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Case closed on Wauconda Superfund site
By Mick Zawislak | Daily Herald Staff

In 2006, more than 400 homes in unincorporated areas near a federal Superfund site were connected to Wauconda's municipal water system after vinyl chloride was detected in some private wells.

 

Paul Valade | Staff Photographer

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Published: 2/11/2009 12:01 AM

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The safeguards don't satisfy everyone, and whether a potentially cancer-causing chemical will resurface in wells near a Superfund site near Wauconda is unknown.

But more than five years after vinyl chloride was detected in well water in unincorporated subdivisions near the former Wauconda Sand and Gravel landfill, a federal judge has agreed a plan to monitor the site is fair and in the public interest.

U.S. District Judge Joan Lefkow late last week signed a consent decree ending the civil case against 14 companies that used the landfill at Bonner and Garland roads.

"It certainly completes the process of getting our settlement approved," said Mark Koller, associate regional counsel for the U.S. Environmental Protection Agency. The decree outlines how the area will be monitored and regulated in the future.

Kurt Hacke, who lives in the unincorporated Valentine Lake subdivision near the landfill, serves on the Wauconda Superfund Community Advisory Group, which has been dealing with issues involving past and potential water contamination.

He said Lefkow's action was significant in that it formalizes required actions regarding the safety of the water supply.

"We want to make sure someone is watching." he said.

Hacke questioned some of the details, such as having only one monitoring well in the area where contaminants are thought to be traveling as well as the frequency of testing in some areas. There also are nearly three dozen homes in the area that should have been connected to municipal water, he contended.

Lake County Board member Bonnie Thomson Carter, whose district includes the landfill, agreed with Hacke, saying those residents were "orphaned." She also contended the EPA did not address comments from the county health department and others, including herself.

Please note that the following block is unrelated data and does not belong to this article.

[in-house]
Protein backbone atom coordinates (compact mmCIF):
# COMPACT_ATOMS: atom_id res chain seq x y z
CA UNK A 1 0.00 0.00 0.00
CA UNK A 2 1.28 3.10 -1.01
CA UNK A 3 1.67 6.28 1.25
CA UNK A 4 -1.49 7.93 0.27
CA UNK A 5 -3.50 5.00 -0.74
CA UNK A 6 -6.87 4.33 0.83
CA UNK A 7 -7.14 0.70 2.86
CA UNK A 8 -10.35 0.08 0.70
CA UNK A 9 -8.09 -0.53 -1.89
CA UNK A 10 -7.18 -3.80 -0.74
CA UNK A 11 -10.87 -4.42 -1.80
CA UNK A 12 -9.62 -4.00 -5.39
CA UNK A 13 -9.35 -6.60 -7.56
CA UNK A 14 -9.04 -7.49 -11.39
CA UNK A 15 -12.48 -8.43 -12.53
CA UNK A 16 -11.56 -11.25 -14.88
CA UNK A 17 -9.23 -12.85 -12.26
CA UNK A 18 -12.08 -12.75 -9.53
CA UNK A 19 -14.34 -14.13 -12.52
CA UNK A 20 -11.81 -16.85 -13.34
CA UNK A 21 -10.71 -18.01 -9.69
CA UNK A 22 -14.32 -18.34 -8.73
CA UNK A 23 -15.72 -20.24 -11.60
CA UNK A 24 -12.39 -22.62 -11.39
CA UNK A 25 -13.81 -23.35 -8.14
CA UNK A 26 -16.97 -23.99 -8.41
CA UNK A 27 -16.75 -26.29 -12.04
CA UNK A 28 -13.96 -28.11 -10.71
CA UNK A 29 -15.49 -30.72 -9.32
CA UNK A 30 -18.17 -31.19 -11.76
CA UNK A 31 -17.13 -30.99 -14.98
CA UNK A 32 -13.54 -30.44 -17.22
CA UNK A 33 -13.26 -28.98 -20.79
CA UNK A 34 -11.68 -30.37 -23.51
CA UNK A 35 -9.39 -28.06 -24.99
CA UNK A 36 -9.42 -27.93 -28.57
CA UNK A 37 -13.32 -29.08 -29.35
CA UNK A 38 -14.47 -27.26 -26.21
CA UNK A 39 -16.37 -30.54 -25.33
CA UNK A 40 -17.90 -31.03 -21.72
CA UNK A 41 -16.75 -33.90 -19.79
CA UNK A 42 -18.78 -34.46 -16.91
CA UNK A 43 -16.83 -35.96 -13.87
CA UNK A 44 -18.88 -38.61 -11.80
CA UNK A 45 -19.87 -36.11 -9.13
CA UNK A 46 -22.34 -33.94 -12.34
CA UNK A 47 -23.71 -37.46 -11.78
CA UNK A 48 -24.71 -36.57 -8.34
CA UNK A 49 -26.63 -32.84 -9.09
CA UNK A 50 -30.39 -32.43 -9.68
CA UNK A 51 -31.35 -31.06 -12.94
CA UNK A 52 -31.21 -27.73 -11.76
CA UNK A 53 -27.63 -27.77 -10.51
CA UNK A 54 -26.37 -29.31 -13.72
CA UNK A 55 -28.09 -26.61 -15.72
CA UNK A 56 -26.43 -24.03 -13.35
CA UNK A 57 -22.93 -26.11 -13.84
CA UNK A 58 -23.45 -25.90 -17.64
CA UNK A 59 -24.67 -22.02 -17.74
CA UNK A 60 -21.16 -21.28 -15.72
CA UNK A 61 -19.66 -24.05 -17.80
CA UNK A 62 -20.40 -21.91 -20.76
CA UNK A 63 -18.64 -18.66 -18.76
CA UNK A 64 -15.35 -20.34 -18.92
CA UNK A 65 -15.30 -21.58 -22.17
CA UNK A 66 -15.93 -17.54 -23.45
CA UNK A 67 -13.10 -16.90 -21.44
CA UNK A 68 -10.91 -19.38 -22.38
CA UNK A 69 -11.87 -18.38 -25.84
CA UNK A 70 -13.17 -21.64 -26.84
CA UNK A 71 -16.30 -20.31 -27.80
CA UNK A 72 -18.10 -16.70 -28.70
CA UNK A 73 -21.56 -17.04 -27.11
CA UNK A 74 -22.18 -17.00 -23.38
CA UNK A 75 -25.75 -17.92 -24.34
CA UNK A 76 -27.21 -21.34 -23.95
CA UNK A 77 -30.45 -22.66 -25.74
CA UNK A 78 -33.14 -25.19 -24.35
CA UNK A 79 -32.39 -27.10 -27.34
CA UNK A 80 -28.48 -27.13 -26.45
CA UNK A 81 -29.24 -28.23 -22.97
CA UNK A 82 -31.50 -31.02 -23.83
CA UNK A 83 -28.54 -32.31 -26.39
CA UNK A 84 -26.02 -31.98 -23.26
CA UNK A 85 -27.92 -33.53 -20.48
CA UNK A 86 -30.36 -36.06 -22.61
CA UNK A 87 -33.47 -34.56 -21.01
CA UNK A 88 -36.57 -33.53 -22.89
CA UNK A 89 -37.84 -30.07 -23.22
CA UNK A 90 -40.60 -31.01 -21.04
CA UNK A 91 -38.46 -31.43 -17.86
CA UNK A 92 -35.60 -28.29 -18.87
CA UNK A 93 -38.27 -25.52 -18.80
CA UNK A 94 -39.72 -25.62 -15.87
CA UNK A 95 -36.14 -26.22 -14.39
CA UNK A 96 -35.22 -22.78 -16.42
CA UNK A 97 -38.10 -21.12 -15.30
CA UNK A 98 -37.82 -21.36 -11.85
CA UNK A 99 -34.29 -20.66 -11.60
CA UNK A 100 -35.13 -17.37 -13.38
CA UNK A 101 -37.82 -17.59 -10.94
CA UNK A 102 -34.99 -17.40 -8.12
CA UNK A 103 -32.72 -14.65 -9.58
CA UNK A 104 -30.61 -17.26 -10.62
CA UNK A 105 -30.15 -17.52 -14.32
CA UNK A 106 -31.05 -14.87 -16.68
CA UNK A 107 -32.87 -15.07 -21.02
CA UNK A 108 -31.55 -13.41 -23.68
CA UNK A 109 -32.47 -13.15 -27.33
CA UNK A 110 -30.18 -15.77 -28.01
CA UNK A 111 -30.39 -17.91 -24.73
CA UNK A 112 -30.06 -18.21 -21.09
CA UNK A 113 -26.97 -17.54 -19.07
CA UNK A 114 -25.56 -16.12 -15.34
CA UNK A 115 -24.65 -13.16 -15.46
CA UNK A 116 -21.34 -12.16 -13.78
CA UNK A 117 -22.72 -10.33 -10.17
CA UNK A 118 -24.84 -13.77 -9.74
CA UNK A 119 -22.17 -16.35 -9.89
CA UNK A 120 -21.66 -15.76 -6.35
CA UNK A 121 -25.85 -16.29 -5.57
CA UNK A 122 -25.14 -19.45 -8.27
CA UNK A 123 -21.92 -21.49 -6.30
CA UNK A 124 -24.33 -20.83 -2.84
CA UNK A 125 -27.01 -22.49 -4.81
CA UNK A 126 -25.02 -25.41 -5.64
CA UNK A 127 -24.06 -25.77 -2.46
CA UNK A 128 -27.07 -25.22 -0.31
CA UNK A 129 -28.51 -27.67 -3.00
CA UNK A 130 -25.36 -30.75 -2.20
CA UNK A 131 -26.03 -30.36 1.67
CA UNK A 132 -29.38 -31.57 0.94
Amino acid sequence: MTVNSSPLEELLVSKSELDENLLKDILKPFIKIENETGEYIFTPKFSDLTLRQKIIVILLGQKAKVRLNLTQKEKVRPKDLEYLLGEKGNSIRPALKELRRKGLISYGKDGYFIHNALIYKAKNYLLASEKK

"I was terribly disappointed," she said.

The EPA determined that water in those areas is safe and that proximity to the landfill does not equate to risk from vinyl chloride contamination.

The consent decree, a legal document that outlines monitoring plans and other aspects dealing with the site, was lodged in federal court on behalf of the U.S. EPA in August 2007.

Since then, 109 comments were entered in the record, as were EPA responses to questions involving the proposed plans. The 74-acre site has had a long history of regulatory involvement since it was closed by state environmental authorities in 1978.

The most recent actions began in late 2003, when the Lake County Health Department detected vinyl chloride in excess of federal drinking water standards in three private wells in the Hillcrest subdivision.

Further testing showed the presence of the chemical, used to make plastic pipe, in 81 of 125 private wells, but none were above federal standards. In several rounds of tests, a total of four wells were found to contain levels above the federal standards, according to the EPA.

No illnesses directly related to vinyl chloride have been reported.

In late 2004, the entities that had used the landfill, known as the Wauconda Task Group, proposed eliminating the threat by connecting more than 400 homes to Wauconda's municipal water supply.

Homes in the Hillcrest, Lakeview Villa, North Shore, Wellsmere Heights, Spencer Highlands and Elmcrest subdivision as well as some on south Garland Road were connected to municipal water. The project was considered a key remedy by federal authorities.

That left the details of groundwater monitoring, testing and other actions to detect any recurrence or migration of the chemical. A voluminous plan to monitor groundwater and other measures are part of the decree.

Koller said the landfill would be monitored for a minimum of 15 years and includes provisions for action if contaminants begin moving in an unexpected fashion.

"The most important point for those folks outside the service area is that there is continuous monitoring called for," he said.

Landfill: Site will be monitored for at least 15 years